Excursion 20, Part 1 (The One Percent Shore)

In which our intrepid hero has an eerie feeling…

Every year the swallows come to Capistrano and the geeks come to Cleveland, because Cleveland is the mecca for a very geeky hobby, a World War II strategy boardgame called Advanced Squad Leader.  Never heard of it?   Do not fear,  you are not alone.  Imagine the boardgame Risk.  Got it?  Not imagine someone with a pocket protector yelling at you at the top of his lungs:  “IT’S NOT RISK, ASSHOLE.  IT’S A MILLION TIMES MORE COMPLEX AND IT IS ABOUT WORLD WAR II!”   The first week of October is ASL Oktoberfest, the world’s largest tournament for ASL and ASL players from around the world come to Cleveland to spend a week in a hotel playing a game.

[Remember that you can click on each image below to see a larger, better image]

Like the other ASL crazies, I spent nine days in Cleveland.  Rather than simply head back to Columbus when it was over, though, I wanted to explore.  One of the areas of Ohio that I had seen the least of was the far northeastern corner of the state, so since I was in Cleveland already, I decided to head not south but northeast, tracing the shore of Lake Erie up to the Pennsylvania border.

Readers of this blog may remember that I have a bug up my ass about Lake Erie.  Specifically, I hate it that Ohio allows shorelines to be private property (unlike many other states).  This means that people can buy lakefront property and basically wall off access to the shore.  Repeat this thousands of times and you have Lake Erie, a “great” lake that most Ohioans can barely access at all without paying for said access.  This gets me quite angry and riles up all my “working class hero” juices as well.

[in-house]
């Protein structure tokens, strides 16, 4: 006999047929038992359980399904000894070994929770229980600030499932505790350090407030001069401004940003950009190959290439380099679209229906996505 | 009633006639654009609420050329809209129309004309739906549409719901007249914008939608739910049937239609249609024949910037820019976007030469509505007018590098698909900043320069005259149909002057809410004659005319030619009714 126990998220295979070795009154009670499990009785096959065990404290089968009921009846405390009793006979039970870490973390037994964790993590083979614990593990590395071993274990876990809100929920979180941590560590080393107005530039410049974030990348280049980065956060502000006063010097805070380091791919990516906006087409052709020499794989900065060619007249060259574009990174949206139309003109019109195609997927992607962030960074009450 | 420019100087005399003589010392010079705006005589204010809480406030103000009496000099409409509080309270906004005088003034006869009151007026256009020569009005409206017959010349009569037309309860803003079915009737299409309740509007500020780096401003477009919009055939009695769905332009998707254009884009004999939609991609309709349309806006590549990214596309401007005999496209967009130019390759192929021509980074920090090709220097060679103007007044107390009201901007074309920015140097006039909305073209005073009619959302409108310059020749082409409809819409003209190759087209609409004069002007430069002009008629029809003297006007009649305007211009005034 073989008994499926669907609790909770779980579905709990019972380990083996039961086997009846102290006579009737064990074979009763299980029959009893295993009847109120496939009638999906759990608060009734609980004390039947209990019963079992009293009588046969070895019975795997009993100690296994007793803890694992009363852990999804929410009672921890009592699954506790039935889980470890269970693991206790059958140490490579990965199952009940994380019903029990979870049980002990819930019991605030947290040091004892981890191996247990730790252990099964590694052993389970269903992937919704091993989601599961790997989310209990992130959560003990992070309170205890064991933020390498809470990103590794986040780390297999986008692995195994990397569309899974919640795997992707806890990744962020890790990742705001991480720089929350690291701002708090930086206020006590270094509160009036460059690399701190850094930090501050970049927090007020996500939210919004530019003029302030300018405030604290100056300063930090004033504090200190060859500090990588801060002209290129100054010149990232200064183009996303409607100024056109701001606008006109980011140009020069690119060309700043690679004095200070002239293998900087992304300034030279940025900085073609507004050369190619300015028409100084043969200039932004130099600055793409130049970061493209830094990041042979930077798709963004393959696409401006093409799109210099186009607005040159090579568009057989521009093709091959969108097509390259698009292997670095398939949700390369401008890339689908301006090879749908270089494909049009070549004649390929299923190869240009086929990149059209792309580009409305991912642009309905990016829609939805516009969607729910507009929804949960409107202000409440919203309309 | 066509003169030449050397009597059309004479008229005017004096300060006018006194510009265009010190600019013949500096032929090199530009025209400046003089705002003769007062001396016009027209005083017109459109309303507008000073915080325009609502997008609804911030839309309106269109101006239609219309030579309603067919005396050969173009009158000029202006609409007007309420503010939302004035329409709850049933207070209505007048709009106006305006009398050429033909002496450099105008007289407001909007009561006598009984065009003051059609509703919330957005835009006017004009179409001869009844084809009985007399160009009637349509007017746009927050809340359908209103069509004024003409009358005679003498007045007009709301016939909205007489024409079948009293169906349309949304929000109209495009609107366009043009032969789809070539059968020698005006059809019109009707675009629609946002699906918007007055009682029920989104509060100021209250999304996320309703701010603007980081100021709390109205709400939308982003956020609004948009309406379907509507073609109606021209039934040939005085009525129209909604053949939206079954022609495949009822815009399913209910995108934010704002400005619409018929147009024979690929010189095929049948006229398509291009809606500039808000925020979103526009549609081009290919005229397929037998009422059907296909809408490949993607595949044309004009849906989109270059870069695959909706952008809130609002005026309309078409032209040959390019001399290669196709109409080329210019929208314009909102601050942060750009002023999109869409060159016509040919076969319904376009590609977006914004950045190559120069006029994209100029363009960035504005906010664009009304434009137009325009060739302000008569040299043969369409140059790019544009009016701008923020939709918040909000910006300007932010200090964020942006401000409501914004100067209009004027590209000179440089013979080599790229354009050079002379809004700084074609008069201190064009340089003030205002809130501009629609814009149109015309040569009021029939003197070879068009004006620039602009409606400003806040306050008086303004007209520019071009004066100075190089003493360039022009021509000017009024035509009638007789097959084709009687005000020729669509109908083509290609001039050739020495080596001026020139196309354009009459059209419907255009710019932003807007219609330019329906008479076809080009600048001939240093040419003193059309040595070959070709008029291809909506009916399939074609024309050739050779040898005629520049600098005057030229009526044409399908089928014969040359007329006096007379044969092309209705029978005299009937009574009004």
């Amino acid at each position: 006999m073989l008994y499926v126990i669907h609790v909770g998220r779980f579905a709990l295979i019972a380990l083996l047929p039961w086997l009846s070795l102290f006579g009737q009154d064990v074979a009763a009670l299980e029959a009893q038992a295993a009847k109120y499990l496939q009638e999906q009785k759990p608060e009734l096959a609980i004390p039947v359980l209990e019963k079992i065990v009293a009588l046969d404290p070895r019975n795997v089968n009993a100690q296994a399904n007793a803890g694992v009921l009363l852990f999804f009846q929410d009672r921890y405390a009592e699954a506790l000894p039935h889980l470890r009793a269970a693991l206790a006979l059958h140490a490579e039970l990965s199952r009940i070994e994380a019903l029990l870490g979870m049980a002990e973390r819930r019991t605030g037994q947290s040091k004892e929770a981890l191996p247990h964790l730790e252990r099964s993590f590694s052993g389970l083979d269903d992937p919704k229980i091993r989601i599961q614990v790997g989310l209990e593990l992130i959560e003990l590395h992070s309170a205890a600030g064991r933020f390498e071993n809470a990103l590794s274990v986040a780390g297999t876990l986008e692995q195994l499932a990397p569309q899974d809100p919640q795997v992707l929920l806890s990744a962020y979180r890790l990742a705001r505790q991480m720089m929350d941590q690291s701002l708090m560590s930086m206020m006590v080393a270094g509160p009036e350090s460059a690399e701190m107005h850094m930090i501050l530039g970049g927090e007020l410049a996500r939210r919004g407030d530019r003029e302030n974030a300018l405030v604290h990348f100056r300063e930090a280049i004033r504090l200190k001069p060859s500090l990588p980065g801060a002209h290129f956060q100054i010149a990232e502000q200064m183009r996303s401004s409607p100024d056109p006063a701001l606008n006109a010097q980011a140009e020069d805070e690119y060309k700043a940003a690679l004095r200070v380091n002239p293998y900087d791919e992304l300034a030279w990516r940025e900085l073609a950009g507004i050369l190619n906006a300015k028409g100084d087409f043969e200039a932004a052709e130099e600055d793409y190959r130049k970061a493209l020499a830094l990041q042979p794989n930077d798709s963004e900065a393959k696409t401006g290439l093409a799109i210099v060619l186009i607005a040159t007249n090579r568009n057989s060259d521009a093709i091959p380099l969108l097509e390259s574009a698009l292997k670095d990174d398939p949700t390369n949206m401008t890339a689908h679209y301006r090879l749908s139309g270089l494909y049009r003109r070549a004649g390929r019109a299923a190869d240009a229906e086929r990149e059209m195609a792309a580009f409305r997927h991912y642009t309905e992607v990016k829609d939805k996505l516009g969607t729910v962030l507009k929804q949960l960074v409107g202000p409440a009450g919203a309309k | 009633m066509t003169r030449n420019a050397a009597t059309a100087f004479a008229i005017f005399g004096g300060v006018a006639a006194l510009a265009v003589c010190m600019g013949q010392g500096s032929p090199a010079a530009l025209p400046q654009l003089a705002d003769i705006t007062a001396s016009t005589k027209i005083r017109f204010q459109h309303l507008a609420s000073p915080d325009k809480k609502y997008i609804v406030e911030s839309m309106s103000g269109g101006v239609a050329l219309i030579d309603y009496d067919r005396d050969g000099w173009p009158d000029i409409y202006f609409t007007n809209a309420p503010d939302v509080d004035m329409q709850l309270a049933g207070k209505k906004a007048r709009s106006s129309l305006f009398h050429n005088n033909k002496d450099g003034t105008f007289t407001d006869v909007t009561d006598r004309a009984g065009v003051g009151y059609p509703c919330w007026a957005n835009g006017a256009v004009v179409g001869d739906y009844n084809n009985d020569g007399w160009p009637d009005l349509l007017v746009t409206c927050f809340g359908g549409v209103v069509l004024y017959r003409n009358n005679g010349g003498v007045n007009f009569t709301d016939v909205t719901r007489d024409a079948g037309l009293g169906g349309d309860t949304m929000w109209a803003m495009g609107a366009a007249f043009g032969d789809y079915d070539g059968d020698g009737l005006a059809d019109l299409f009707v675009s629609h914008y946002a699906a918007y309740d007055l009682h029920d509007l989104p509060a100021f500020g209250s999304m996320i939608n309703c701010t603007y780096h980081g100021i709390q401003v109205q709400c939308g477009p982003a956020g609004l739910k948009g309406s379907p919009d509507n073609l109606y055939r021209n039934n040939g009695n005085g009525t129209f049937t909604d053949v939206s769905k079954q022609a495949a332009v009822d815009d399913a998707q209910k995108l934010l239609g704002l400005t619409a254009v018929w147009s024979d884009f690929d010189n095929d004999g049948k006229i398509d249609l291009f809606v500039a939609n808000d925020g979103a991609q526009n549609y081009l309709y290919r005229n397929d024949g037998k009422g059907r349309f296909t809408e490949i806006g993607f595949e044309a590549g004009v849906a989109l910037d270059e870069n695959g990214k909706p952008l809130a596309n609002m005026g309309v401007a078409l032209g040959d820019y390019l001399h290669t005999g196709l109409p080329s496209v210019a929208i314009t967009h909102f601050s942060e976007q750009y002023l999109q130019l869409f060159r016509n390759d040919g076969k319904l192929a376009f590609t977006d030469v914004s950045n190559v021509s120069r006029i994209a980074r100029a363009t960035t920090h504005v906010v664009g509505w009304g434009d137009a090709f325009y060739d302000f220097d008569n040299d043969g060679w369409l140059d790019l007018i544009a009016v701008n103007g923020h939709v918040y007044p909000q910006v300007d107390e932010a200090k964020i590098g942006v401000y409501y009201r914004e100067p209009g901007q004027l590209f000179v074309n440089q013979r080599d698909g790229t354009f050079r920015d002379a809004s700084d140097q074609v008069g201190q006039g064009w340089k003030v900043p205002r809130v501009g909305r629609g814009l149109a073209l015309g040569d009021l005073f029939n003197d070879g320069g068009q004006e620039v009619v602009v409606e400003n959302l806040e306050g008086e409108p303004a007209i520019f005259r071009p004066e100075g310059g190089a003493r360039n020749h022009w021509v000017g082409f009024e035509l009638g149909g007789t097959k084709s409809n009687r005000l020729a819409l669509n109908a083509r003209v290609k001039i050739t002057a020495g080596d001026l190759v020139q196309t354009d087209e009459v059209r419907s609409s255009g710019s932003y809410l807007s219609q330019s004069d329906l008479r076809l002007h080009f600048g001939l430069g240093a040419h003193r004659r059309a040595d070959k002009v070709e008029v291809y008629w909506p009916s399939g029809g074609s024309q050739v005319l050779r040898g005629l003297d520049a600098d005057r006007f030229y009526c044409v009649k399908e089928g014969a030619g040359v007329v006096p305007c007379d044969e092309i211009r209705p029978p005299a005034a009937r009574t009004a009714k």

As we’ll see (and have already seen), different parts of the Lake Erie shore have different feels to them.  In the vicinity of Cleveland, however, in the city and to the west and east of it, lakefront property is primarily the province of the wealthy.  Mansions line the shores of Lake Erie in Greater Cleveland (with some exceptions).  The average Clevelander can’t access virtually any of it.



Here’s a typical Cleveland lakefront mansion.  Fenced in, long driveway, huge house, and Lake Erie behind the house, hidden from view—and the shore totally inaccessible to Ohioans.  Cleveland reached its peak of influence and wealth in the early 20th century and many of the mansions along the shore date from that era, but increasingly there are newer and ever larger houses being built.


Here is a newer lakefront mansion, presumably built on the ruins of an older one.  The lack of a fully paved driveway is unusual; I am not sure if this is a permanent condition.


These mansions don’t necessarily but right up against the lake—some of the properties are very extensive and the lake is quite a ways beyond the house.  Without Google maps, you can’t really tell, because you can’t even see the lake.


Not all of the shoreline has properties backed up right on it.  In some places, there are city blocks that run north-south, ending at the shore.  But even though the shore isn’t blocked by mansions doesn’t mean that you or I can access it.  Instead, at the shore end of all these streets are blocked off areas owned by “Beach Associations” and you aren’t welcome.  But these are about the only way that middle class (more or less) Clevelanders can have their own beach access, by buying a property near the shore that allows an association membership.


Once you get away from the immediate shoreline, the swank goes away fast.  This is a decidedly non-one-percent stretch of Lake Shore Drive.


In those neighborhoods with the north-south roads going up to the shore, you can find non-mansion housing.  Some of the smaller residences are even affordable.  In some neighborhoods, the architecture is far from cookie-cutter.  Many of the houses have something of an “Alpine” look to them, as in this example.